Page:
Lord Frost said yesterday he understood why businesses were abandoning trade with Northern Ireland because his Brexit agreement had made it “too much trouble” to continue.
Yesterday, the Cabinet Office said Brussels had sprung an update on it that more than 600 new measures affecting Northern Ireland had been adopted in the past three months, with 200 more in the pipeline.
Frost, the negotiator of the deal that created the Irish Sea border, admitted he had not fully foreseen the “chilling effect” of the punishing new red tape that has left smaller firms facing higher costs.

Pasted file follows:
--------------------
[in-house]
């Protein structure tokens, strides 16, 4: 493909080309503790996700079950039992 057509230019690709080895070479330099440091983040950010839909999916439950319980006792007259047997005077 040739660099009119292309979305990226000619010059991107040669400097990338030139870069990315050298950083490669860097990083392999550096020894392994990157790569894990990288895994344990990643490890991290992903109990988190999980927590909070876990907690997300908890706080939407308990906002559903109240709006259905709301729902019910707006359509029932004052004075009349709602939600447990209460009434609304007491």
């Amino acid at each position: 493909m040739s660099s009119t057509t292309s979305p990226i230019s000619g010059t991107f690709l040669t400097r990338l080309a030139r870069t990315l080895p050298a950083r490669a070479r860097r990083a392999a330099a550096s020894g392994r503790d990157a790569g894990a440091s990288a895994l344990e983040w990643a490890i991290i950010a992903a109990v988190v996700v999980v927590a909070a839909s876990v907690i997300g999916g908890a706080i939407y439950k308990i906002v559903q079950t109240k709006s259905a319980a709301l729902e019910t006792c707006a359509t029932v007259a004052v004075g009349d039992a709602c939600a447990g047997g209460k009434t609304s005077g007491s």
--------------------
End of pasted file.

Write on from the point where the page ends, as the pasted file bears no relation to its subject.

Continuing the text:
There are “companies in Great Britain who decide that it’s all too much trouble, reasonably enough — [they] can’t be bothered to engage with the process,” he acknowledged at the House of Lords Protocol on Ireland/Northern Ireland Subcommittee.
“They are often SMEs [small and medium-sized enterprises] or micro-businesses. Dealing with this is a significant call on their time and they just decide it’s not worth it,” he added.
“That’s why you are seeing some of the trade diversion and supply-chain issues to Northern Ireland that we’re seeing.”
The admission came ahead of Lord Frost unveiling a new “approach” to the protocol next week.
© The Independent